STATEN ISLAND (WABC) -- New York City's Department of Education is taking action after some students on Staten Island were randomly tested for COVID-19 without their parents' consent.
Assembly member Mike Reilly, who represents South Shore of Staten Island, was informed by several parents about the incident.
"Earlier this afternoon, I shared preliminary information pertaining to several incidents where New York City public school students were tested for #COVID-19 by the NYC Department of Education despite not having consent from the student's parent or guardian," Reilly said on a Facebook post. "I am aware that the Office of the Special Commissioner of Investigation is looking into the matter, but that doesn't mean we can't demand greater accountability going forward. In my letter to Department of Education Chancellor Richard Carranza, I ask that parents receive a better explanation about what happened in these particular cases, as well as a better understanding of the exact procedure that the Department of Education's clinical staff follows when selecting and addressing students. I know many of you are frustrated and worried about this and so many other issues that are affecting the New York City public school system this year. As the parents of two public school students, my wife and I are in the same boat as many of you. Chancellor Carranza is also a parent. I hope that, after he reads this letter, he will begin to see these issues through the lens of a public school parent - until then, nothing will get better."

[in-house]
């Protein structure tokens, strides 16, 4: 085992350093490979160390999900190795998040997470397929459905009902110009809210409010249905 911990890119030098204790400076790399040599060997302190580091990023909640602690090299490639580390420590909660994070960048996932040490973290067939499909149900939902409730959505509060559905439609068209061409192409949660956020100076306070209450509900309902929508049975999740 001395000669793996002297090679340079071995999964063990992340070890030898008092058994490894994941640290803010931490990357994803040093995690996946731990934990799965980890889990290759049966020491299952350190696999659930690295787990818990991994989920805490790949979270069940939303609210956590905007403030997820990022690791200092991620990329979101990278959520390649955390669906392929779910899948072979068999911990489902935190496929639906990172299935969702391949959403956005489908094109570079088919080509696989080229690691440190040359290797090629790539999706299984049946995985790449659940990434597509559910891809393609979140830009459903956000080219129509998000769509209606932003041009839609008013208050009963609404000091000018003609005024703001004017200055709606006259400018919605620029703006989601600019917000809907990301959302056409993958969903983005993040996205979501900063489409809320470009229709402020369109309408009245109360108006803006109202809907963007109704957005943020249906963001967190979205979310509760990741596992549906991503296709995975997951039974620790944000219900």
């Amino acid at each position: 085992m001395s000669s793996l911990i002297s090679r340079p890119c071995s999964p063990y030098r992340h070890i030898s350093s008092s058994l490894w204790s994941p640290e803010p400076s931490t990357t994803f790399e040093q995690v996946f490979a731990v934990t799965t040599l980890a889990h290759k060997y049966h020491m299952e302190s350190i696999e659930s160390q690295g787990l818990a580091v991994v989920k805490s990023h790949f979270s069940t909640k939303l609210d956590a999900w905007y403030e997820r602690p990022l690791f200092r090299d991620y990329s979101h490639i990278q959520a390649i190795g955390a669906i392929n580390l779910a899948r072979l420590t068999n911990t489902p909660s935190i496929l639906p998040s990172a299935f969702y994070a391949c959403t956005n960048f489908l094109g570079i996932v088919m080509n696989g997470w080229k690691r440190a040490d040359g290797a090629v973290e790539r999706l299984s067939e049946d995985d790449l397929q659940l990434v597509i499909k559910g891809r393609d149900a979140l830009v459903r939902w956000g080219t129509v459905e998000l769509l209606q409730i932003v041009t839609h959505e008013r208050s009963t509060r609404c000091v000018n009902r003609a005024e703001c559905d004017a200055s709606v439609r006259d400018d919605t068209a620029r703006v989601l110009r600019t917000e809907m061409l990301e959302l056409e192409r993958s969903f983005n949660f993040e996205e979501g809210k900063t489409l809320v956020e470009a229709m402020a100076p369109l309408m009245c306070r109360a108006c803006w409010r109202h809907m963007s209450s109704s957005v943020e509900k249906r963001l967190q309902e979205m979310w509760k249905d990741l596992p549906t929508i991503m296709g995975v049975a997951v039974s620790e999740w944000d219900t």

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The school district says it sent consent forms to parents, but only 72,000 forms were returned -- that makes up about 20% of students who returned to the classroom.
Eyewitness News spoke to one mother who says her daughter got tested without the proper consent.
"I didn't agree to anything," the mother said. "I didn't consent to anything, so it that sense I feel like my parental rights were violated."
The NYCDOE released a statement on the matter.
"This should have never happened and we are adjusting our protocols to ensure it does not happen again," said Nathaniel Styer, of the NYCDOE. "For example, we are taking additional steps to make sure staff are using the most up-to-date consent lists during random testing, which is a critical part of keeping in-person learning safe and healthy for students and staff."
However, New York City has seen encouraging numbers for schools as the positivity rate is just 0.2% although there are concerns about how many are being tested.
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